Alleged terror ties are at the heart of a lawsuit the US Consulate in Jerusalem is fighting; it is being sued for NIS 250,000 by a former employee who the consulate discovered had ties with Hamas.
The plaintiff is Azam Qiq, who worked at the diplomatic mission until 2006 as a mechanic. His father was Hassan Qiq, the former head of Hamas in Jerusalem, who died in 2006.
Azam Qiq was hired by the consulate in 2003 and underwent a background check by its security teams. According to court documents obtained by The Jerusalem Post, during his hiring interview, Qiq said he had never been arrested or interrogated by the Israeli police.
For the next three years, Qiq worked in the consulate motor pool and was a good employee. He even received two awards from then counsel-general Jacob Walles for his exemplary service.
That changed in February 2006, when his father, Hassan, passed away. According to the consulate's response to the lawsuit, filed with the Jerusalem Labor Court, senior Hamas officials attended Hassan's funeral, which was lined with Hamas flags.
Six months later, the consulate learned of Qiq's father's identity. Attached to the consulate's response to the lawsuit was a flyer Hamas put out after Hassan's death.
"Believers of God and the Islamic Resistance Movement Hamas consider as a grand master, teacher and educator Prof. Hassan Suleiman Qiq, member of the Muslim Brotherhood in Palestine and a member of the founding of the Islamic Resistance Movement Hamas," the flyer read.
Hassan Qiq was known by the Shin Bet (Israel Security Agency) and was part of the focus of an investigation that brought down Hamas's Jerusalem branch and ended in 2007.
A month later, Azam Qiq was arrested in the middle of the night by the Shin Bet and was accused of hiding a suitcase with documents pertaining to Hamas finances in his house. His brother Ziad, who was an adviser to the Hamas minister in charge of Jerusalem, was also arrested at the time. According to the court documents, Azam Qiq confessed to having stored the suitcase in his home.
The consulate also later discovered that he had been arrested twice previously - once for throwing stones in 1988 and another time for joining an illegal organization in 1989, for which he served a month in administrative detention.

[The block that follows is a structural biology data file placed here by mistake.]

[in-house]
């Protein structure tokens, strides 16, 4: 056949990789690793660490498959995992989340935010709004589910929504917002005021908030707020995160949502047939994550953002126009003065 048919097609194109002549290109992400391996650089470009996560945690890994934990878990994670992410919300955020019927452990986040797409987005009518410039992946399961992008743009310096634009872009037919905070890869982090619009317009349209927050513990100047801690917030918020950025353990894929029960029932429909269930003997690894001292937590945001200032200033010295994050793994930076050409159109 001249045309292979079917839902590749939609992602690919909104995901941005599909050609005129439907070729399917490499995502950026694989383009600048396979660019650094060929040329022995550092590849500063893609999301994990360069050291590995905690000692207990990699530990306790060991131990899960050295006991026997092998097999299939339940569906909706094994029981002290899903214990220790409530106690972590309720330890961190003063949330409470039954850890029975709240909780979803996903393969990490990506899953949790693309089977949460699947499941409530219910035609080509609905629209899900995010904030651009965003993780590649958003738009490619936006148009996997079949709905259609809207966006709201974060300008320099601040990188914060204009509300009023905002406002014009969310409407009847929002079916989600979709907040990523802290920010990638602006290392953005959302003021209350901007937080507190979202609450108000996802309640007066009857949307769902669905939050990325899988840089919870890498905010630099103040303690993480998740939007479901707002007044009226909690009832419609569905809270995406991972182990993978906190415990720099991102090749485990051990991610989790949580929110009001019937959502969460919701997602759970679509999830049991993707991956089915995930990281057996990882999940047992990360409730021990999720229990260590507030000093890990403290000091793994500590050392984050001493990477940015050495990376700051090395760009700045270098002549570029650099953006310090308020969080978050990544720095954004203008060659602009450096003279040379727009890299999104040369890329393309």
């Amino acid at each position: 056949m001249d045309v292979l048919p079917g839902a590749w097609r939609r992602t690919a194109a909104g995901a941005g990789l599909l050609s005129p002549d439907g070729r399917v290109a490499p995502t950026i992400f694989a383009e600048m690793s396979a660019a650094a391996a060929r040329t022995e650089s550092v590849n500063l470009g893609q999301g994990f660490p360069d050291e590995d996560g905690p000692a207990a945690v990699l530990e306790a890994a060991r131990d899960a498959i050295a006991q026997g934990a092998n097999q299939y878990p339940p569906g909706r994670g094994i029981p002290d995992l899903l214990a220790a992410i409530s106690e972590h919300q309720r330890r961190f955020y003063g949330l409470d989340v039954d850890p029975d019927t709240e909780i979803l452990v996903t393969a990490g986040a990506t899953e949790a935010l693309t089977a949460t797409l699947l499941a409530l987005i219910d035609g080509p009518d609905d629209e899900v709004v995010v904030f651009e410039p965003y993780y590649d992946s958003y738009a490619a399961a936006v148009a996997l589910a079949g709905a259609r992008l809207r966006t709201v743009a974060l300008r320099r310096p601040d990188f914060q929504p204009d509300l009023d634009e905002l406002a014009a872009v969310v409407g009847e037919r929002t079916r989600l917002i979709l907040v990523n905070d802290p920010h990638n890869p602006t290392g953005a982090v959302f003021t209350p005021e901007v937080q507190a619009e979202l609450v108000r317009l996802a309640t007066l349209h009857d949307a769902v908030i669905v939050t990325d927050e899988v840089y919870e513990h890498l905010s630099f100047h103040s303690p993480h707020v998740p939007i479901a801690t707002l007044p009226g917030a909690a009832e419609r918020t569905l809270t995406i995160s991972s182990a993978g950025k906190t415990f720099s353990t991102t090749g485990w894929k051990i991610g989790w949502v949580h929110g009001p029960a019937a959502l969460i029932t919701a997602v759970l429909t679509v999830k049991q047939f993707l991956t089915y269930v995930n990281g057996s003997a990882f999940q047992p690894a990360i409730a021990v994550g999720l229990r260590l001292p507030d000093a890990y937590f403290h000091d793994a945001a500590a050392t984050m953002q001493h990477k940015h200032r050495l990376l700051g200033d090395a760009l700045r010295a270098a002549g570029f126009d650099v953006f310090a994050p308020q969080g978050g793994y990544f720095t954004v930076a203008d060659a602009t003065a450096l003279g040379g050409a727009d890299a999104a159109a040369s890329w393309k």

Qiq was fired by the consulate in September 2006.
In 2007, he filed a lawsuit against the consulate and the US government for unlawful dismissal and demanded close to NIS 250,000 in compensation. He claimed that his dismissal was not done in accordance with law, and that he did not receive severance pay.
The consulate, in its response, claimed that it had no choice but to fire Qiq.
"We cannot exaggerate in emphasizing the sensitivity of having access to the consulate's motor pool, which doesn't just service consulate workers but also serves VIPs who come frequently to Jerusalem on official US government business," read the response filed with the court.
Asked about the Qiq case, a consulate representative said, "We cannot comment on internal personnel issues."
Qiq also refused to answer questions about the case.
In related news, tension between the defense establishment and the consulate remains high, following an incident in November during which a US convoy blocked a West Bank crossing and one driver allegedly tried to run over an Israeli guard.
According to a detailed, official Israel Police description of the incident, obtained exclusively by the Post, which reported on it two weeks ago, the drivers refused to identify themselves or to open a window or door. The drivers, according to the report, purposely blocked the crossing, tried running over one of the Israeli security guards stationed there and made indecent gestures at female guards.
Following the incident, the head of the police's Security Department, Lt.-Cmdr. Meir Ben-Yishai, convened a meeting on November 18 at police headquarters in Jerusalem with the regional security officer at the consulate, Tim Laas. Also present were officials from the Defense Ministry, the Foreign Ministry and the regional security officer at the US Embassy in Tel Aviv, Dan Power.
According to new information obtained by the Post, at the meeting, Laas asked Ben-Yishai how could he be certain when opening the door to a consulate car at a checkpoint that the guard was not a settler or mentally unstable and would not give the passengers in the vehicle the "Rabin treatment," in an apparent reference to the assassination of prime minister Yitzhak Rabin in 1995.
Participants at the meeting were reportedly shocked by the comment, which today, two months later, continues to resonate in police corridors.
In response, the consulate representative said, "We cannot comment on meetings with foreign government officials. The US Consulate General in Jerusalem values its professional and collegial relationship with Israeli authorities. Our staff meet on a regular basis to discuss crossing procedures, to adjust to the changing needs on the ground, and to ensure effective communication."
The representative also denied police assertions that the consulate driver tried to run over a checkpoint guard and that the drivers made indecent gestures at female guards.